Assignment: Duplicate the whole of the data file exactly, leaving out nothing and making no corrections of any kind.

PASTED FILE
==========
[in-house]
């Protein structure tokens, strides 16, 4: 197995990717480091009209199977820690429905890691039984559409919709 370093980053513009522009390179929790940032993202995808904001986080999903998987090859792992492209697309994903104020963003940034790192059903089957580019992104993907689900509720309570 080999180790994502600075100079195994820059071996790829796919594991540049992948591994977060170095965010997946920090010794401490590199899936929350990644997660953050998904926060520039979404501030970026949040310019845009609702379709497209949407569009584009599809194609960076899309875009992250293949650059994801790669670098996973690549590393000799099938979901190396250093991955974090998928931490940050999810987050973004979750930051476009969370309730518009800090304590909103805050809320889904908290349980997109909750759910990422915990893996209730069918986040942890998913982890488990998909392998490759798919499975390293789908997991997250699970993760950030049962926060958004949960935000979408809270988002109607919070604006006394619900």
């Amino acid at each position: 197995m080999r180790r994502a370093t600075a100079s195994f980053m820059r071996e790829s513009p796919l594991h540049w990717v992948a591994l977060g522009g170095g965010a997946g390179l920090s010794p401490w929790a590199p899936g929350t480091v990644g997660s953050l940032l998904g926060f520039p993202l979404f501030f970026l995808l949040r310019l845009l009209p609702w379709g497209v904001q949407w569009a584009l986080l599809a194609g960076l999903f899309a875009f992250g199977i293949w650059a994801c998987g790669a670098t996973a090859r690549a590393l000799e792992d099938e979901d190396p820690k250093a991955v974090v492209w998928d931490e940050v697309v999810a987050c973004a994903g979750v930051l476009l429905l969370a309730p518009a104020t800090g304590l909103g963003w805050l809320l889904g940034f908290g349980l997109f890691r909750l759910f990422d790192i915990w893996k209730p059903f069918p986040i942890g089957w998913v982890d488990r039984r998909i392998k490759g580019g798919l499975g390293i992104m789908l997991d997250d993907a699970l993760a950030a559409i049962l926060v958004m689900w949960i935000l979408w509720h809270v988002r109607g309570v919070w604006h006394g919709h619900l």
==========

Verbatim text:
[in-house]
């Protein structure tokens, strides 16, 4: 197995990717480091009209199977820690429905890691039984559409919709 370093980053513009522009390179929790940032993202995808904001986080999903998987090859792992492209697309994903104020963003940034790192059903089957580019992104993907689900509720309570 080999180790994502600075100079195994820059071996790829796919594991540049992948591994977060170095965010997946920090010794401490590199899936929350990644997660953050998904926060520039979404501030970026949040310019845009609702379709497209949407569009584009599809194609960076899309875009992250293949650059994801790669670098996973690549590393000799099938979901190396250093991955974090998928931490940050999810987050973004979750930051476009969370309730518009800090304590909103805050809320889904908290349980997109909750759910990422915990893996209730069918986040942890998913982890488990998909392998490759798919499975390293789908997991997250699970993760950030049962926060958004949960935000979408809270988002109607919070604006006394619900």
């Amino acid at each position: 197995m080999r180790r994502a370093t600075a100079s195994f980053m820059r071996e790829s513009p796919l594991h540049w990717v992948a591994l977060g522009g170095g965010a997946g390179l920090s010794p401490w929790a590199p899936g929350t480091v990644g997660s953050l940032l998904g926060f520039p993202l979404f501030f970026l995808l949040r310019l845009l009209p609702w379709g497209v904001q949407w569009a584009l986080l599809a194609g960076l999903f899309a875009f992250g199977i293949w650059a994801c998987g790669a670098t996973a090859r690549a590393l000799e792992d099938e979901d190396p820690k250093a991955v974090v492209w998928d931490e940050v697309v999810a987050c973004a994903g979750v930051l476009l429905l969370a309730p518009a104020t800090g304590l909103g963003w805050l809320l889904g940034f908290g349980l997109f890691r909750l759910f990422d790192i915990w893996k209730p059903f069918p986040i942890g089957w998913v982890d488990r039984r998909i392998k490759g580019g798919l499975g390293i992104m789908l997991d997250d993907a699970l993760a950030a559409i049962l926060v958004m689900w949960i935000l979408w509720h809270v988002r109607g309570v919070w604006h006394g919709h619900l």